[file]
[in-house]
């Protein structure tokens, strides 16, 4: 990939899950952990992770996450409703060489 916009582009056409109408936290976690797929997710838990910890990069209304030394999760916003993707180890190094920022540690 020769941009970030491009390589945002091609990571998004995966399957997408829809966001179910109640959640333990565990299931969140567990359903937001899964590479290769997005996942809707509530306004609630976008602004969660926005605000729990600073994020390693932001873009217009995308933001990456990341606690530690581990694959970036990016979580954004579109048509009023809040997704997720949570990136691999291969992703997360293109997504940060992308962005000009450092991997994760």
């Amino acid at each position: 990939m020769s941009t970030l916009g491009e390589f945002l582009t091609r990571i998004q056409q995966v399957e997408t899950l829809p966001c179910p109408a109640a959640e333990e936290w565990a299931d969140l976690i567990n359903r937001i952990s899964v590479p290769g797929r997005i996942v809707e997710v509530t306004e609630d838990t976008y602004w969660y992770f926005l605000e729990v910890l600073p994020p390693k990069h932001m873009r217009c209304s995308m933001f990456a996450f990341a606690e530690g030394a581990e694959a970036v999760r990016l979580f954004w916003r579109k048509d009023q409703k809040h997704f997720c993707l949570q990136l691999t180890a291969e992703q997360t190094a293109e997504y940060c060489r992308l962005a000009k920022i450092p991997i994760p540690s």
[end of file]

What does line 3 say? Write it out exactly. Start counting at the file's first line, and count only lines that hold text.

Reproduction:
């Amino acid at each position: 990939m020769s941009t970030l916009g491009e390589f945002l582009t091609r990571i998004q056409q995966v399957e997408t899950l829809p966001c179910p109408a109640a959640e333990e936290w565990a299931d969140l976690i567990n359903r937001i952990s899964v590479p290769g797929r997005i996942v809707e997710v509530t306004e609630d838990t976008y602004w969660y992770f926005l605000e729990v910890l600073p994020p390693k990069h932001m873009r217009c209304s995308m933001f990456a996450f990341a606690e530690g030394a581990e694959a970036v999760r990016l979580f954004w916003r579109k048509d009023q409703k809040h997704f997720c993707l949570q990136l691999t180890a291969e992703q997360t190094a293109e997504y940060c060489r992308l962005a000009k920022i450092p991997i994760p540690s």